The season has crept up on me this year. I think I let my guard down, with Thanksgiving so early, the unseasonably warm weather early on. Because the fourth Sunday of Advent, next Sunday, is also Christmas Eve, we backed up the church calendar with the peak of activity being last Sunday with the choir’s extraordinary music then the pageant and pot-luck in the evening. It was a busy and full and wonderful day, thanks to so many of you. Thankfully, none of the day resembled the experience in a video one of you sent me this week of a pageant in east Tennessee. You might have seen it. A dear children’s choir is singing ‘Away in a Manger’, the camera focused on the manger, with Mary and Joseph and 4 other children – an angel (they have something like a halo), and 3 who I think are “sheep.” As the choir sings one of the sheep gets bored, toddles over, and this girl – my guess is she’s 5, picks up old, white doll baby Jesus and sits him on her hip and begins to walk around. Mary is NOT pleased, and snatches Jesus back, sticking him back in the manger with force. The scene repeats, the eager sheep yearning to hold the baby close, Mary trying to wrestle the Christ child back, the video ends with Mary holding the sheep (who is still holding the baby tight) in something like a headlock, a nearby parent finally rushing in. It is difficult sometimes to get ready, the crush and stress of the season pressing upon us. It can be difficult, and complicated, to get ready.
The gospel writers prepare us in unique ways. Luke doesn’t rush, taking time to shape the story. Matthew jumps right in with a genealogy, in the heart it by verse 18. Mark quotes the prophet Isaiah, then we meet John the Baptist fully grown. John has his poetic prologue, then much the same. “It is evident,” Fred Craddock writes, “that Luke wants the reader not to move too swiftly…Hence Luke’s restraint: eighty verses in chapter 1 and the child is not yet born. First there must be visions and angels visitant; mothers-to-be must wonder and talk and sing; history must roll to a particular moment when Caesar Augustus will put Mary and Joseph in Bethlehem.” We meet Zechariah, struck mute in the temple, his wife, Elizabeth, too old to have a baby…already in a long line of women stretching back to Sarai and Rebekah, Rachel and Hannah. But a miracle occurs; Elizabeth conceives. Later the same angel interrupts a young girl in Nazareth named Mary. She, too, will have a son. He’s coming. He will change everything.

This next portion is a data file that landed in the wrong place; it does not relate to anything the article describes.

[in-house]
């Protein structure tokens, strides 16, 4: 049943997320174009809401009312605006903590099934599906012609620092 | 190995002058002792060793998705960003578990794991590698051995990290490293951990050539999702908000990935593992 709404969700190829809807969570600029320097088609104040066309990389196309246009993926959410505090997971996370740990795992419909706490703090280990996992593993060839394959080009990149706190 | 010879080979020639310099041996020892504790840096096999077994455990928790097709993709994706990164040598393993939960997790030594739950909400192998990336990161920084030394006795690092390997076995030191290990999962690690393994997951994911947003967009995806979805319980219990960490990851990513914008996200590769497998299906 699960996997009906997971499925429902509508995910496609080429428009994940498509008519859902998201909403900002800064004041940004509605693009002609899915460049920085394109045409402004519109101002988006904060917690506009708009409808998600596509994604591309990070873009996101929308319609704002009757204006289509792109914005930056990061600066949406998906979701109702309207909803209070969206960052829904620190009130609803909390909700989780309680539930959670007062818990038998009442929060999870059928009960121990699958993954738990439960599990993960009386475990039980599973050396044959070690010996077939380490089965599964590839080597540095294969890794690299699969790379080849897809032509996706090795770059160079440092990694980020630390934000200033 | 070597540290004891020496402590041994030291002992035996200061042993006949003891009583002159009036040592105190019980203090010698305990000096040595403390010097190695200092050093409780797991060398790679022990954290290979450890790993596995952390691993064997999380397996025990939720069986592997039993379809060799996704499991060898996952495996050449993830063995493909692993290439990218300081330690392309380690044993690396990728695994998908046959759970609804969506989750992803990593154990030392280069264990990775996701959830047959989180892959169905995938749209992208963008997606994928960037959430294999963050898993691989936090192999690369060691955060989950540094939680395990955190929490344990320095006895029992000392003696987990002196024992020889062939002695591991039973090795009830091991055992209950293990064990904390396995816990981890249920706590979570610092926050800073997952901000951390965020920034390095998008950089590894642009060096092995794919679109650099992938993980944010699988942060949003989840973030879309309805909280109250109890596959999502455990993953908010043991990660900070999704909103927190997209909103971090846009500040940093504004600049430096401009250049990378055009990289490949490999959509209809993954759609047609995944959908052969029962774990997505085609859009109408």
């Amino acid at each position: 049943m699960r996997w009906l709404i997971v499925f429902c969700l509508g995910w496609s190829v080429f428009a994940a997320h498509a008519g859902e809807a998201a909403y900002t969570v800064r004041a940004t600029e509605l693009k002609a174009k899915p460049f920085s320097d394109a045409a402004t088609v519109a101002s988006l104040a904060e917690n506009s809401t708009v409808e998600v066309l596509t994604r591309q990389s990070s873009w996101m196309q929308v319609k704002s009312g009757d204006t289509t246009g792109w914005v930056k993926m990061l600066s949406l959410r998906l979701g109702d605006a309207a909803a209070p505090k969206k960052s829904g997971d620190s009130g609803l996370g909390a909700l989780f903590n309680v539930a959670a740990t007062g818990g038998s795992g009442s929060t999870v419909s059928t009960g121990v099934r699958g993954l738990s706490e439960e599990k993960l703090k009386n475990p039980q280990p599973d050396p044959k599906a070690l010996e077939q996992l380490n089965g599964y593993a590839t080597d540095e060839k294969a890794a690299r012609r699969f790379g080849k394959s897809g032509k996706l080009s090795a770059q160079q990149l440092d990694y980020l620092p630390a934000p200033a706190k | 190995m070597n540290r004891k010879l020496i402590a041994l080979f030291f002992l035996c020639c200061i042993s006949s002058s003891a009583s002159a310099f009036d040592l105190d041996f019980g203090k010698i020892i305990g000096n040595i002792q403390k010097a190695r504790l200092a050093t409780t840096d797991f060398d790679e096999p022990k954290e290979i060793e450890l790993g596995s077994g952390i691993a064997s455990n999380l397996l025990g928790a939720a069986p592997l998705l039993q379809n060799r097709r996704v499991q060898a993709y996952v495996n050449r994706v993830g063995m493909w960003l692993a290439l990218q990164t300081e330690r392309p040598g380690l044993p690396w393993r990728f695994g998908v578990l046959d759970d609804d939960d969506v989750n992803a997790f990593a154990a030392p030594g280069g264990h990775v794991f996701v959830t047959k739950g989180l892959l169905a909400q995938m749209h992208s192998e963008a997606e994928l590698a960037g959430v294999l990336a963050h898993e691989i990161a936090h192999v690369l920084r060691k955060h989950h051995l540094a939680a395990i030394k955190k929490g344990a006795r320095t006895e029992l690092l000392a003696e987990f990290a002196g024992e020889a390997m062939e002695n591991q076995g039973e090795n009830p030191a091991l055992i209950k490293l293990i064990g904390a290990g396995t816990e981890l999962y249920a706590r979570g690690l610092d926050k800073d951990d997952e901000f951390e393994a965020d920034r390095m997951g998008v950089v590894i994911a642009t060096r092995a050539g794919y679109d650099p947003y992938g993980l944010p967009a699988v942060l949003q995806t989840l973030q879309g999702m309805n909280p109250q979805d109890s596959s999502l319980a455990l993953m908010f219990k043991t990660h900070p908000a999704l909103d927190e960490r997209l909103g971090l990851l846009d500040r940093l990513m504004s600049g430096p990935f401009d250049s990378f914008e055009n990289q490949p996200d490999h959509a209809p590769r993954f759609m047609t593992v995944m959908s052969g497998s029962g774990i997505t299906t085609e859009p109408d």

Then today’s amazing encounter. The stage has been set and Mary sets out, with haste. We don’t know if anyone goes with her, we just know that the angel has told Mary that that Elizabeth, too, was pregnant. “For nothing will be impossible with God,” the angel says. This meeting is so tender. The women have been drawn together by these similar experiences – both knew they were to have a child, that God was doing something true and yet unclear. It makes me think of when someone who has cancer sits with someone who is also in treatment, someone whose spouse has died befriends another person bearing that grief. These women had a shared experience that helped them understand some things about each other, about God. Elizabeth begins exclaiming, “Blessed are you among women, and blessed is the fruit of your womb!” As soon as I knew you were here, Elizabeth says, the child leapt in my womb, divine confirmation, this encounter littered with signs of the providence of God. Blessed are you, Mary says, who knew God was at work.